The British government is taking new powers to ensure the availability of abortion services for women and girls in Northern Ireland.
Despite being legalised in 2019, only interim services are available, with critics saying women are subject to a "postcode lottery".
At present, early medical intervention is available up to ten weeks and beyond that access to services varies.
The British government decriminalised abortion in Northern Ireland, but said it was up to Stormont to organise and provide the services.
The Executive was split on the issue with DUP opposition preventing movement.
Now, Northern Secretary Brandon Lewis will introduce regulations to remove the requirement for Stormont's Department of Health to seek Executive approval to commission full services.
He said he will seek a commitment from Stormont Health Minister Robin Swann that there would be no further delay.
The regulations give the UK government the power to act to ensure the provision of services, even though it is a devolved issue.
"It is absolutely unacceptable that the Executive and Department of Health have failed women and girls, meaning that they cannot currently access the same basic abortion healthcare that is available to women and girls in the rest of the UK.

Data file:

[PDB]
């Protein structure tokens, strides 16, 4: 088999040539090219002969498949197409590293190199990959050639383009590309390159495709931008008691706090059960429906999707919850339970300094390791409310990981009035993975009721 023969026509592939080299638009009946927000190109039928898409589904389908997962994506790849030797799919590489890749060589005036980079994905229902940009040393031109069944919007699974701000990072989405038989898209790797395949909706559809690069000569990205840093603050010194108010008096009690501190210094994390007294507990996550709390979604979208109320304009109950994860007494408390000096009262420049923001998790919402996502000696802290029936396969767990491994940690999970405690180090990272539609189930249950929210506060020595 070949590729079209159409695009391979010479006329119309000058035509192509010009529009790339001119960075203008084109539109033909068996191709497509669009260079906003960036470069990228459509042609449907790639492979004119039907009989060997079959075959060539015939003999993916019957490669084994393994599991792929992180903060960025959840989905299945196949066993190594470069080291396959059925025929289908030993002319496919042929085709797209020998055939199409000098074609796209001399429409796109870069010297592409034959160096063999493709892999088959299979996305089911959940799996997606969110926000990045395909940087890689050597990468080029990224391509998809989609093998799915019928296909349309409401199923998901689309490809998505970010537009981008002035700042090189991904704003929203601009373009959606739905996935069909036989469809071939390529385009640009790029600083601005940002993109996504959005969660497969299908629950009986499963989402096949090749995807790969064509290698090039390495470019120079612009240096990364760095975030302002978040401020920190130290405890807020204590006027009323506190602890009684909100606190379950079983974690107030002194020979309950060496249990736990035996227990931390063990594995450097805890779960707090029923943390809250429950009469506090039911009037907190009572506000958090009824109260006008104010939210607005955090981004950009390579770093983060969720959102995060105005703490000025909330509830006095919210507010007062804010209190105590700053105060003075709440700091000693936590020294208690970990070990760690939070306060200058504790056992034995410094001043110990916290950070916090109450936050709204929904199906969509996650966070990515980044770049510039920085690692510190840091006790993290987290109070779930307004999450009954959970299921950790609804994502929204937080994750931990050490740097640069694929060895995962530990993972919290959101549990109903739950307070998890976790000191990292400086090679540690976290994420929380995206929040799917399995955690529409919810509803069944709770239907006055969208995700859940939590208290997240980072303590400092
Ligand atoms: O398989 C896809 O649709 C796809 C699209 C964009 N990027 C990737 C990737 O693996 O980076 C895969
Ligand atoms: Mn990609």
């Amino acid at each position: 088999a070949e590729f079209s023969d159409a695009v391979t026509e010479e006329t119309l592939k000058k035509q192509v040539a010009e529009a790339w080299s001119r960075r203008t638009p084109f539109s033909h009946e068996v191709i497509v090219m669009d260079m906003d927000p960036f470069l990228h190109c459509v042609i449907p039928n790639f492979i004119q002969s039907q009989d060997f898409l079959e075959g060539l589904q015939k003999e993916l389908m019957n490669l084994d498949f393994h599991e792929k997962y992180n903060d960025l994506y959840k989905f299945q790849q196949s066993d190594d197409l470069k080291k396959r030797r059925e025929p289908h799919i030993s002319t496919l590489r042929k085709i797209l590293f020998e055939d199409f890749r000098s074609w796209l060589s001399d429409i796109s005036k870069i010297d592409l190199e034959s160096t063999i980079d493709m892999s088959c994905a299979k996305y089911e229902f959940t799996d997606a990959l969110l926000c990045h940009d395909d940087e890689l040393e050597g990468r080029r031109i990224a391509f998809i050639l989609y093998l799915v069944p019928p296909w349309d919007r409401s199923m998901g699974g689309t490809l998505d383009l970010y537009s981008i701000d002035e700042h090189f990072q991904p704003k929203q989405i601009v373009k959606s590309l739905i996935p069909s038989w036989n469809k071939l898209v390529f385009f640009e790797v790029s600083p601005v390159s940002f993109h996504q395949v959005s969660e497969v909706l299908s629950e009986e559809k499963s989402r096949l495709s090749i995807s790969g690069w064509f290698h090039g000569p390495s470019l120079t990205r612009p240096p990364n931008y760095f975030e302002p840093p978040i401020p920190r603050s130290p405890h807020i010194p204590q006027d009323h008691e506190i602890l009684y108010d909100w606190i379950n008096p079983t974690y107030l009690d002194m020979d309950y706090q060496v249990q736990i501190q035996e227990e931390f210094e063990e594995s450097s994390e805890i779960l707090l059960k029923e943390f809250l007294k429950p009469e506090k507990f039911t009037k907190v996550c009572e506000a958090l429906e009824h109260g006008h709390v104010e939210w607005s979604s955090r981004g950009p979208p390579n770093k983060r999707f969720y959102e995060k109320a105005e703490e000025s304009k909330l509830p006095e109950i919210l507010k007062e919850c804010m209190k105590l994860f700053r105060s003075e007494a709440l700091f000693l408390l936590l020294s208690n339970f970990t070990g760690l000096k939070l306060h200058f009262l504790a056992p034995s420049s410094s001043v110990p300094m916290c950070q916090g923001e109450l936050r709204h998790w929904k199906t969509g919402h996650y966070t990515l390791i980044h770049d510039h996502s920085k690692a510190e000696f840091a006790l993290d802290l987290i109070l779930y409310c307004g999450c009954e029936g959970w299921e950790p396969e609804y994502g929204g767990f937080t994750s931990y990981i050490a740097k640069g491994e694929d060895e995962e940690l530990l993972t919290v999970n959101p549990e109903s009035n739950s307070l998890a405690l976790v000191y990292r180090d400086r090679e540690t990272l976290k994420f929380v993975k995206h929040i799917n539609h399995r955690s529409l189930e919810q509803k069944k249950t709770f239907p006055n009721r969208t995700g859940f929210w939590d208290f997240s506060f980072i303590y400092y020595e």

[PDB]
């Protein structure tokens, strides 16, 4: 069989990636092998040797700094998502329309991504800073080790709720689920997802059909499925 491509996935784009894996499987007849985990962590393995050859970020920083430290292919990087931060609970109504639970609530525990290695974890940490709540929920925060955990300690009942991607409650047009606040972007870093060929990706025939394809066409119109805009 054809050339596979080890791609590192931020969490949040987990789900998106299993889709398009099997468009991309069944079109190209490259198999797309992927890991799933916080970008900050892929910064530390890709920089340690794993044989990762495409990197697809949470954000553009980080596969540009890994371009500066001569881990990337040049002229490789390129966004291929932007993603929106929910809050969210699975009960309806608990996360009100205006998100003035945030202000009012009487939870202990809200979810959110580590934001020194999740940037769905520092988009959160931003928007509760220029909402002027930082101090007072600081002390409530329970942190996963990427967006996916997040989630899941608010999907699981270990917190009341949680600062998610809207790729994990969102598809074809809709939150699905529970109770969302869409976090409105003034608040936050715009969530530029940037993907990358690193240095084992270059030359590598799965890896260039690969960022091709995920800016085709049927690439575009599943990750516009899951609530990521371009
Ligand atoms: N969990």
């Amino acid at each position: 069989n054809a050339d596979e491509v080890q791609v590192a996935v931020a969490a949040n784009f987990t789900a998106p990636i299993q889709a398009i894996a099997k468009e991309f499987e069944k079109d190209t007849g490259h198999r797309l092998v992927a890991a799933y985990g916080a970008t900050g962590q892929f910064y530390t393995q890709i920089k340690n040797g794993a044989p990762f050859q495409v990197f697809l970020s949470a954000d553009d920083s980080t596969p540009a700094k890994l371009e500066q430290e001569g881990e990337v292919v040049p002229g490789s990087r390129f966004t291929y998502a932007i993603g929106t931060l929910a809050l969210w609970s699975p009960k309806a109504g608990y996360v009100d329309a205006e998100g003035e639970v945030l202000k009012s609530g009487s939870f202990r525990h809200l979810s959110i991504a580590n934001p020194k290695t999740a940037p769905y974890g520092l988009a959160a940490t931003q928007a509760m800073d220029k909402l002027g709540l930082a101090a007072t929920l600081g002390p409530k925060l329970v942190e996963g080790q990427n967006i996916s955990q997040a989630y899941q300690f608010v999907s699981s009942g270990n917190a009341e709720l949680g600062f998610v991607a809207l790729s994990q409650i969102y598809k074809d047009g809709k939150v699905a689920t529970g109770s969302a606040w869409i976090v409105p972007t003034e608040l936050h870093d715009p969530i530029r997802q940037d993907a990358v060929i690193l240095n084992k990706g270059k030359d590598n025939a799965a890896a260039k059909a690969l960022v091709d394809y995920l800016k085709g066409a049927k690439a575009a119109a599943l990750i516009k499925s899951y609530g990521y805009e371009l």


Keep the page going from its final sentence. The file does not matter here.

"That's why I am acting to remove any further barriers to delivering services," Mr Lewis said.
Alliance Party politician Paula Bradshaw welcomed the move but said it "still falls a little short".
The MLA for South Belfast told RTÉ's Drivetime that while trusts have been providing "some" abortion services "there is no uniformity ... they are very piecemeal".
Ms Bradshaw said that once services were fully commissioned, then women would no longer face having to travel to Britain, as "a lot of women" still had to do.
Asked if there were women from Northern Ireland travelling into the Republic to avail of abortion services, she said there may be some, but that the majority were crossing the Irish Sea.
The abortion law allows for early medical intervention up to 12 weeks; for abortions up to 24 weeks where there is a risk to the physical or mental wellbeing of the mother and beyond that where there is a diagnosis of serious or fatal foetal abnormality.
DUP MP Carla Lockhart said the decision poses questions for the British government in terms of its respect for the devolution settlement.
"This is a bad decision by the Secretary of State and a bad day for Northern Ireland," she said adding that it was "a deeply divided issue".
Amnesty International welcomed the announcement.
Campaigns manager Grainne Teggart said: "This is a welcome and necessary move. Once again action from Westminster is needed to ensure that abortion rights are realised here.
"Commissioned services, accessible to all who need them, are long overdue.
"We need to see a swift end to our postcode lottery for provision."
Ruairi Rowan of Informing Choices NI said: "The failure to have commissioned services in place also continues to deny timely access to much needed counselling support as our funding requests remain stuck within the commissioning standoff."